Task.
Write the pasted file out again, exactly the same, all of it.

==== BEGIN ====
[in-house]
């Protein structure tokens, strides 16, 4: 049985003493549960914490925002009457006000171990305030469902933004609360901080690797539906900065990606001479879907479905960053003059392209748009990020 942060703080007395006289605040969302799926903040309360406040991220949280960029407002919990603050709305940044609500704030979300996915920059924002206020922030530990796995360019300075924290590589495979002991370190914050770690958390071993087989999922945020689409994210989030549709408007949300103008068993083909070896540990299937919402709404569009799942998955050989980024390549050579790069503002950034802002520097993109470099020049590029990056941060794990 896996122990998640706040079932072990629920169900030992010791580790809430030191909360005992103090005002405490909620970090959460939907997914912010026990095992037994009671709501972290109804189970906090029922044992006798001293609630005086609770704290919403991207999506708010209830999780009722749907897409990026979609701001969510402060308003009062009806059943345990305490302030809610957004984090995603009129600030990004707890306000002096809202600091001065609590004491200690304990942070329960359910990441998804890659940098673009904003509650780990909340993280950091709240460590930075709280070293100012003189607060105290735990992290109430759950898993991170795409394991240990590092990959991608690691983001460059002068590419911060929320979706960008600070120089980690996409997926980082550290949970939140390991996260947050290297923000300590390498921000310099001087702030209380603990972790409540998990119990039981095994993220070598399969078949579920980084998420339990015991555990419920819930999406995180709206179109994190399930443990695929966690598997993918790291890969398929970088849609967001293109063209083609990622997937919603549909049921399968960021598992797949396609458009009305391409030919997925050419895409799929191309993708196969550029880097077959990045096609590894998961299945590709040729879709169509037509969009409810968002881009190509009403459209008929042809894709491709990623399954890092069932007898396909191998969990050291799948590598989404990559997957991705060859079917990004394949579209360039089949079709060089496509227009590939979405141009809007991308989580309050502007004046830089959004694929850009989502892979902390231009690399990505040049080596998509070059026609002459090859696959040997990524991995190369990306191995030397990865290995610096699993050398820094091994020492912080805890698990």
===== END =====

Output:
[in-house]
């Protein structure tokens, strides 16, 4: 049985003493549960914490925002009457006000171990305030469902933004609360901080690797539906900065990606001479879907479905960053003059392209748009990020 942060703080007395006289605040969302799926903040309360406040991220949280960029407002919990603050709305940044609500704030979300996915920059924002206020922030530990796995360019300075924290590589495979002991370190914050770690958390071993087989999922945020689409994210989030549709408007949300103008068993083909070896540990299937919402709404569009799942998955050989980024390549050579790069503002950034802002520097993109470099020049590029990056941060794990 896996122990998640706040079932072990629920169900030992010791580790809430030191909360005992103090005002405490909620970090959460939907997914912010026990095992037994009671709501972290109804189970906090029922044992006798001293609630005086609770704290919403991207999506708010209830999780009722749907897409990026979609701001969510402060308003009062009806059943345990305490302030809610957004984090995603009129600030990004707890306000002096809202600091001065609590004491200690304990942070329960359910990441998804890659940098673009904003509650780990909340993280950091709240460590930075709280070293100012003189607060105290735990992290109430759950898993991170795409394991240990590092990959991608690691983001460059002068590419911060929320979706960008600070120089980690996409997926980082550290949970939140390991996260947050290297923000300590390498921000310099001087702030209380603990972790409540998990119990039981095994993220070598399969078949579920980084998420339990015991555990419920819930999406995180709206179109994190399930443990695929966690598997993918790291890969398929970088849609967001293109063209083609990622997937919603549909049921399968960021598992797949396609458009009305391409030919997925050419895409799929191309993708196969550029880097077959990045096609590894998961299945590709040729879709169509037509969009409810968002881009190509009403459209008929042809894709491709990623399954890092069932007898396909191998969990050291799948590598989404990559997957991705060859079917990004394949579209360039089949079709060089496509227009590939979405141009809007991308989580309050502007004046830089959004694929850009989502892979902390231009690399990505040049080596998509070059026609002459090859696959040997990524991995190369990306191995030397990865290995610096699993050398820094091994020492912080805890698990």